‘Fighting Fit’: Trial to Show Oath Keepers’ Road to January 6

Voting was over and almost all ballots were counted. News media on November 7, 2020 had called the presidential election for Joe Biden. But the leader of the Oath Keeper’s extremist group had just begun to fight.

Convinced that the White House had been stolen from Donald Trump, Stewart Rhodes urged his supporters to take action.

“We must now … refuse to accept it and march en masse on the nation’s Capitol,” Rhodes declared.

Authorities allege that Rhodes and his band of extremists would spend the next several weeks after Election Day on Nov. 3 gathering weapons, organizing paramilitary training and readying armed squads with one singular goal: to prevent Biden from becoming president.

Their plot would come to a head on Jan. 6, 2021, prosecutors say, when Oath Keepers in combat gear were caught on camera weaving their way through crowds of Trump supporters and storming the Capitol in military-style stack formation.

Court documents in the case against Rhodes and four co-defendants – whose trial opens Tuesday with jury selection in Washington federal court – paint a picture of a group so determined to overturn Biden’s victory that some members were prepared to die for to do it.

It is the biggest test of the Justice Department’s efforts to hold those responsible for the Capitol attack accountable. Rioters temporarily halted the certification of Biden’s victory by sheer force, engaging police officers in hand-to-hand combat as they rammed their way into the building, forcing Congress to adjourn as lawmakers and staff hid from the mob.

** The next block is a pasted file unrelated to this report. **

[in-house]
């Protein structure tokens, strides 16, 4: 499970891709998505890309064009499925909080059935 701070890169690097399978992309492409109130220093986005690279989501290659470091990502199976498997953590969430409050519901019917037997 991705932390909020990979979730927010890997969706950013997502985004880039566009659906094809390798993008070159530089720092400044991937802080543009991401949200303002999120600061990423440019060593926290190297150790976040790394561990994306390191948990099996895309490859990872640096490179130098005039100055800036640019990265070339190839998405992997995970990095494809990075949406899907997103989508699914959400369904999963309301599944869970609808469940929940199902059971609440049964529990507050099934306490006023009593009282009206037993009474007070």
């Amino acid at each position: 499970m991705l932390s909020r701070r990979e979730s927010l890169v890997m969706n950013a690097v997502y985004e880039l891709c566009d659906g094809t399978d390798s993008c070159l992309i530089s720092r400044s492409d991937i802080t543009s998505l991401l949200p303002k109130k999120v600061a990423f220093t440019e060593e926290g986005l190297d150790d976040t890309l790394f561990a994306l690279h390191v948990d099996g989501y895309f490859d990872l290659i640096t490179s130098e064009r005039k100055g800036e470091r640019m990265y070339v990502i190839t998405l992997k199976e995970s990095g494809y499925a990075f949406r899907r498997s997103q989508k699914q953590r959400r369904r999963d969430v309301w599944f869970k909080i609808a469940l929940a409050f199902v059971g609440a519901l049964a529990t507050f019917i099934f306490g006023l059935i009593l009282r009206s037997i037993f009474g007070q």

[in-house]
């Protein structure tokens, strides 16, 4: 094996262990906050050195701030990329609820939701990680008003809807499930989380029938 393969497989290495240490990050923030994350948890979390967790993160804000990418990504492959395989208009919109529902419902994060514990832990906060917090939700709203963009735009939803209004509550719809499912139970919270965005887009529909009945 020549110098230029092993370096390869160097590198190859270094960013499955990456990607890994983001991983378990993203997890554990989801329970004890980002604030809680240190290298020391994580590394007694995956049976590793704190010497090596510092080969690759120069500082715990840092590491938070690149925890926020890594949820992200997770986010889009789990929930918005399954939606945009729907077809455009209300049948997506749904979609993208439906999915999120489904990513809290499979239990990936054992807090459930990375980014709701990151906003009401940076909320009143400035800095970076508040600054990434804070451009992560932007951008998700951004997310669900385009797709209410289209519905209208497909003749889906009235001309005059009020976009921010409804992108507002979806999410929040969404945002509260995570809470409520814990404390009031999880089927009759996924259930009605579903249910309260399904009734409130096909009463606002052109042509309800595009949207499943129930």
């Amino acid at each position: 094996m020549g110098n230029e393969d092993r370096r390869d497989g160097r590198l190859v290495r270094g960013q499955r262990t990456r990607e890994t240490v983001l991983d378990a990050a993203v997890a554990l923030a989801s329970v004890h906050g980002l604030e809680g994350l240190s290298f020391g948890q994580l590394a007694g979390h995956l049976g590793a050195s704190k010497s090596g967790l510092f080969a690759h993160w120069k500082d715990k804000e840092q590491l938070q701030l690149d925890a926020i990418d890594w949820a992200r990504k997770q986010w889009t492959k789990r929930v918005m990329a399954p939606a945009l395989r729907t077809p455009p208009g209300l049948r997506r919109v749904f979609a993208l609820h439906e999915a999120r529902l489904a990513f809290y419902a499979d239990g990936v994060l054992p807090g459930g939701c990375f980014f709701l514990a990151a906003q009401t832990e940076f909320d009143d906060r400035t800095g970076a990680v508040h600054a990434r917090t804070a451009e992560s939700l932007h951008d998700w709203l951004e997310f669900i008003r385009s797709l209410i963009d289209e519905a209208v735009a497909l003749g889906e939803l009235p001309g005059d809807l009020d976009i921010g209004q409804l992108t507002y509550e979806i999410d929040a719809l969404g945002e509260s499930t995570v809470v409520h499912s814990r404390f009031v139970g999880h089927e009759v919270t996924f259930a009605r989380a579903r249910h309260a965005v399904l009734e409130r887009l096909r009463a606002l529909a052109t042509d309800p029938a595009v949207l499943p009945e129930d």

Despite nearly 900 arrests and hundreds of convictions in the riots, Rhodes and four Oath Keeper employees – Kelly Meggs, Jessica Watkins, Kenneth Harrelson and Thomas Caldwell – are the first to stand trial on the rare and hard-to-prove charge of sedition conspiracy.

Oath Keepers accuse prosecutors of twisting their words and insist there was never any plan to attack the Capitol. They say they were in Washington to provide event security for the likes of Trump ally Roger Stone before Trump’s large outdoor rally near the White House on January 6. Their preparations, training, equipment and weapons were to protect themselves from potential violence from left-wing antifa activists or to be ready if Trump invoked the Insurrection Act to call in a militia.

Rhodes’ lawyers have signaled that their defense will focus on his belief that Trump would take that action. But Trump never did, so Rhodes went home, his lawyers have said.

On November 9, 2020, less than a week after the election, Rhodes held a conference call and rallied the Oath Keepers to go to Washington and fight. He expressed hope that antifa (anti-fascist) activists would start clashes because it would give Trump “the reason and justification to drop the sedition law.”

“You’ve got to go there and you’ve got to make sure he knows you’re willing to die to fight for this country,” Rhodes told his people, according to a transcript filed in court.

In December, Rhodes and the Oath Keepers had their sights set on Congressional certification of the Electoral College vote on Jan. 6, prosecutors say.

On December 23, he published an open letter on the Oath Keeper website, declaring that “tens of thousands of patriotic Americans, both veterans and non-veterans” would be in Washington. He warned that they might have to “take up arms to defend our God-given liberty.”